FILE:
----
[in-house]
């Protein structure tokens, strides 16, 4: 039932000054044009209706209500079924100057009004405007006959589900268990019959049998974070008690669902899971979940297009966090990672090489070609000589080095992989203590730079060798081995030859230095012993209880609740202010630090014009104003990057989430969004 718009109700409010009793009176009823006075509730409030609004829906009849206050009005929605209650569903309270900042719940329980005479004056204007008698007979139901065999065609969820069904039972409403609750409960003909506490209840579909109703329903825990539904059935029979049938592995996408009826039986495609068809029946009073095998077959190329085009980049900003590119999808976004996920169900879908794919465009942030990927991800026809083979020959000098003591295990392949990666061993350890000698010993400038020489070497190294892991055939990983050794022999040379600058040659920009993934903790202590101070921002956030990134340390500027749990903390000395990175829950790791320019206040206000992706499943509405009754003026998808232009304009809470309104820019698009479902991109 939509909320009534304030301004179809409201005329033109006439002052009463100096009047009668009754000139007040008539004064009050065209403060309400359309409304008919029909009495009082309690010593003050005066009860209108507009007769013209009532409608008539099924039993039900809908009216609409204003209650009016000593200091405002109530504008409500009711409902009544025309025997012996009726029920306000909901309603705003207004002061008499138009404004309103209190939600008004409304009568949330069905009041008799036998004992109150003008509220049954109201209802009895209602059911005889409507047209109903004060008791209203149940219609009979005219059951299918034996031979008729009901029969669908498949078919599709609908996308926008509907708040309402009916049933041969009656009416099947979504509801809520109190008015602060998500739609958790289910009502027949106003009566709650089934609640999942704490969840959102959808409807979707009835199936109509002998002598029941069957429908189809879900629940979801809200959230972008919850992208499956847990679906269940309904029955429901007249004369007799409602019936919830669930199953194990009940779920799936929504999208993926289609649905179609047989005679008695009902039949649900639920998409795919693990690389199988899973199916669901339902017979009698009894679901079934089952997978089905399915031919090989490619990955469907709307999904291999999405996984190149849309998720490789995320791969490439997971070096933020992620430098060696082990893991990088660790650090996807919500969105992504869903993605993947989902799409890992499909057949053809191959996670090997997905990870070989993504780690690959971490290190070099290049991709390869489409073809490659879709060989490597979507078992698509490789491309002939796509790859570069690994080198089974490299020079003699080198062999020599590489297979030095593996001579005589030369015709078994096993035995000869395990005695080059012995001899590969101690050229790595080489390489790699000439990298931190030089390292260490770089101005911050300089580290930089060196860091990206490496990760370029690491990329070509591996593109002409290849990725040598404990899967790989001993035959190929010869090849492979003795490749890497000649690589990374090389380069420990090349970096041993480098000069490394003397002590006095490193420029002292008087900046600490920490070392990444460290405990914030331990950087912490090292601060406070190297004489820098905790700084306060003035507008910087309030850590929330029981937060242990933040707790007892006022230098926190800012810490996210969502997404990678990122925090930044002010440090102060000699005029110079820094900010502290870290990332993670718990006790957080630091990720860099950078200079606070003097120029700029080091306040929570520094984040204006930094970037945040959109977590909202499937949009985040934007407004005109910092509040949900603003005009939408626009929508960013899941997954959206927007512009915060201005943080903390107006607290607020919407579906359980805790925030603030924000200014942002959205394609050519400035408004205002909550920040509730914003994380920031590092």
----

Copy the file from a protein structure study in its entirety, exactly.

[in-house]
């Protein structure tokens, strides 16, 4: 039932000054044009209706209500079924100057009004405007006959589900268990019959049998974070008690669902899971979940297009966090990672090489070609000589080095992989203590730079060798081995030859230095012993209880609740202010630090014009104003990057989430969004 718009109700409010009793009176009823006075509730409030609004829906009849206050009005929605209650569903309270900042719940329980005479004056204007008698007979139901065999065609969820069904039972409403609750409960003909506490209840579909109703329903825990539904059935029979049938592995996408009826039986495609068809029946009073095998077959190329085009980049900003590119999808976004996920169900879908794919465009942030990927991800026809083979020959000098003591295990392949990666061993350890000698010993400038020489070497190294892991055939990983050794022999040379600058040659920009993934903790202590101070921002956030990134340390500027749990903390000395990175829950790791320019206040206000992706499943509405009754003026998808232009304009809470309104820019698009479902991109 939509909320009534304030301004179809409201005329033109006439002052009463100096009047009668009754000139007040008539004064009050065209403060309400359309409304008919029909009495009082309690010593003050005066009860209108507009007769013209009532409608008539099924039993039900809908009216609409204003209650009016000593200091405002109530504008409500009711409902009544025309025997012996009726029920306000909901309603705003207004002061008499138009404004309103209190939600008004409304009568949330069905009041008799036998004992109150003008509220049954109201209802009895209602059911005889409507047209109903004060008791209203149940219609009979005219059951299918034996031979008729009901029969669908498949078919599709609908996308926008509907708040309402009916049933041969009656009416099947979504509801809520109190008015602060998500739609958790289910009502027949106003009566709650089934609640999942704490969840959102959808409807979707009835199936109509002998002598029941069957429908189809879900629940979801809200959230972008919850992208499956847990679906269940309904029955429901007249004369007799409602019936919830669930199953194990009940779920799936929504999208993926289609649905179609047989005679008695009902039949649900639920998409795919693990690389199988899973199916669901339902017979009698009894679901079934089952997978089905399915031919090989490619990955469907709307999904291999999405996984190149849309998720490789995320791969490439997971070096933020992620430098060696082990893991990088660790650090996807919500969105992504869903993605993947989902799409890992499909057949053809191959996670090997997905990870070989993504780690690959971490290190070099290049991709390869489409073809490659879709060989490597979507078992698509490789491309002939796509790859570069690994080198089974490299020079003699080198062999020599590489297979030095593996001579005589030369015709078994096993035995000869395990005695080059012995001899590969101690050229790595080489390489790699000439990298931190030089390292260490770089101005911050300089580290930089060196860091990206490496990760370029690491990329070509591996593109002409290849990725040598404990899967790989001993035959190929010869090849492979003795490749890497000649690589990374090389380069420990090349970096041993480098000069490394003397002590006095490193420029002292008087900046600490920490070392990444460290405990914030331990950087912490090292601060406070190297004489820098905790700084306060003035507008910087309030850590929330029981937060242990933040707790007892006022230098926190800012810490996210969502997404990678990122925090930044002010440090102060000699005029110079820094900010502290870290990332993670718990006790957080630091990720860099950078200079606070003097120029700029080091306040929570520094984040204006930094970037945040959109977590909202499937949009985040934007407004005109910092509040949900603003005009939408626009929508960013899941997954959206927007512009915060201005943080903390107006607290607020919407579906359980805790925030603030924000200014942002959205394609050519400035408004205002909550920040509730914003994380920031590092």